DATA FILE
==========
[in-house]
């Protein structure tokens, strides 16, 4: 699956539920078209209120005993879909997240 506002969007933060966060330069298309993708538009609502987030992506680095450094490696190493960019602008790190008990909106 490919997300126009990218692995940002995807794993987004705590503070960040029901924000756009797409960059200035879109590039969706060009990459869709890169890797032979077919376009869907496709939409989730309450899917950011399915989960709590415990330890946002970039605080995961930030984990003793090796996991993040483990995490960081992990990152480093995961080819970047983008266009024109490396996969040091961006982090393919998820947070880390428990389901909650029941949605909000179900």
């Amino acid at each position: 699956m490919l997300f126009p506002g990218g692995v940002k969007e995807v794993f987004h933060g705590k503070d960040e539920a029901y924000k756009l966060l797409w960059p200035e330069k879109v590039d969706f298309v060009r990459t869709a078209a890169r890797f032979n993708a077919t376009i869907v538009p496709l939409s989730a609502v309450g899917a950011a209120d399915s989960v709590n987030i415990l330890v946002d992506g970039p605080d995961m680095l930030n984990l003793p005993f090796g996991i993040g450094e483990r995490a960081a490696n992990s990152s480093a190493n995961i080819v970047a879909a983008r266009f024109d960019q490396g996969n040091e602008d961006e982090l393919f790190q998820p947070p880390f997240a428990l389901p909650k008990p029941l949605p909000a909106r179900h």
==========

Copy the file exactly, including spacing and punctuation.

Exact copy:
[in-house]
């Protein structure tokens, strides 16, 4: 699956539920078209209120005993879909997240 506002969007933060966060330069298309993708538009609502987030992506680095450094490696190493960019602008790190008990909106 490919997300126009990218692995940002995807794993987004705590503070960040029901924000756009797409960059200035879109590039969706060009990459869709890169890797032979077919376009869907496709939409989730309450899917950011399915989960709590415990330890946002970039605080995961930030984990003793090796996991993040483990995490960081992990990152480093995961080819970047983008266009024109490396996969040091961006982090393919998820947070880390428990389901909650029941949605909000179900």
């Amino acid at each position: 699956m490919l997300f126009p506002g990218g692995v940002k969007e995807v794993f987004h933060g705590k503070d960040e539920a029901y924000k756009l966060l797409w960059p200035e330069k879109v590039d969706f298309v060009r990459t869709a078209a890169r890797f032979n993708a077919t376009i869907v538009p496709l939409s989730a609502v309450g899917a950011a209120d399915s989960v709590n987030i415990l330890v946002d992506g970039p605080d995961m680095l930030n984990l003793p005993f090796g996991i993040g450094e483990r995490a960081a490696n992990s990152s480093a190493n995961i080819v970047a879909a983008r266009f024109d960019q490396g996969n040091e602008d961006e982090l393919f790190q998820p947070p880390f997240a428990l389901p909650k008990p029941l949605p909000a909106r179900h």